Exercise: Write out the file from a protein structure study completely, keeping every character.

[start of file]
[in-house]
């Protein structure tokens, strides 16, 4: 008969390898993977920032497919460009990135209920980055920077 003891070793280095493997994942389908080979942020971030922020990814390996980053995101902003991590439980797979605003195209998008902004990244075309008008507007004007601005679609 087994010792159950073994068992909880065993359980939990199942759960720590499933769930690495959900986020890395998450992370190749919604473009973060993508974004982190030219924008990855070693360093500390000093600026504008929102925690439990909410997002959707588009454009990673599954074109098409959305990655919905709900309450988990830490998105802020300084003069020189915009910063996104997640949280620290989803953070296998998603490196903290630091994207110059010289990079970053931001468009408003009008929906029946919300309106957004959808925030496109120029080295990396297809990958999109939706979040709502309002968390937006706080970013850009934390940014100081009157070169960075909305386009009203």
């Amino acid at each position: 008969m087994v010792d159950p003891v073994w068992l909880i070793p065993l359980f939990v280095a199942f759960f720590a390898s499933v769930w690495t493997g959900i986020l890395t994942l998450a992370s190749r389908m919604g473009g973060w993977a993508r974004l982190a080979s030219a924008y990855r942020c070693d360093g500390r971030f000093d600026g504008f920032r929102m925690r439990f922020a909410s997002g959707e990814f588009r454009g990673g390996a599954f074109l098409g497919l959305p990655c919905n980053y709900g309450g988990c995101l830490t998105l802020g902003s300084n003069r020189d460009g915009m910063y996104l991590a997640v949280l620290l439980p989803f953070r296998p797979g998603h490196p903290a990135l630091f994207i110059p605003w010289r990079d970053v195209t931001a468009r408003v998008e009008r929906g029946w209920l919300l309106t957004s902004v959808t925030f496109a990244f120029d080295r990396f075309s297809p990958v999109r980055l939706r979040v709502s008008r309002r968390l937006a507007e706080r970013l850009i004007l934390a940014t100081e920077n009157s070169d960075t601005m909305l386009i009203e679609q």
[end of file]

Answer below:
[in-house]
């Protein structure tokens, strides 16, 4: 008969390898993977920032497919460009990135209920980055920077 003891070793280095493997994942389908080979942020971030922020990814390996980053995101902003991590439980797979605003195209998008902004990244075309008008507007004007601005679609 087994010792159950073994068992909880065993359980939990199942759960720590499933769930690495959900986020890395998450992370190749919604473009973060993508974004982190030219924008990855070693360093500390000093600026504008929102925690439990909410997002959707588009454009990673599954074109098409959305990655919905709900309450988990830490998105802020300084003069020189915009910063996104997640949280620290989803953070296998998603490196903290630091994207110059010289990079970053931001468009408003009008929906029946919300309106957004959808925030496109120029080295990396297809990958999109939706979040709502309002968390937006706080970013850009934390940014100081009157070169960075909305386009009203």
């Amino acid at each position: 008969m087994v010792d159950p003891v073994w068992l909880i070793p065993l359980f939990v280095a199942f759960f720590a390898s499933v769930w690495t493997g959900i986020l890395t994942l998450a992370s190749r389908m919604g473009g973060w993977a993508r974004l982190a080979s030219a924008y990855r942020c070693d360093g500390r971030f000093d600026g504008f920032r929102m925690r439990f922020a909410s997002g959707e990814f588009r454009g990673g390996a599954f074109l098409g497919l959305p990655c919905n980053y709900g309450g988990c995101l830490t998105l802020g902003s300084n003069r020189d460009g915009m910063y996104l991590a997640v949280l620290l439980p989803f953070r296998p797979g998603h490196p903290a990135l630091f994207i110059p605003w010289r990079d970053v195209t931001a468009r408003v998008e009008r929906g029946w209920l919300l309106t957004s902004v959808t925030f496109a990244f120029d080295r990396f075309s297809p990958v999109r980055l939706r979040v709502s008008r309002r968390l937006a507007e706080r970013l850009i004007l934390a940014t100081e920077n009157s070169d960075t601005m909305l386009i009203e679609q």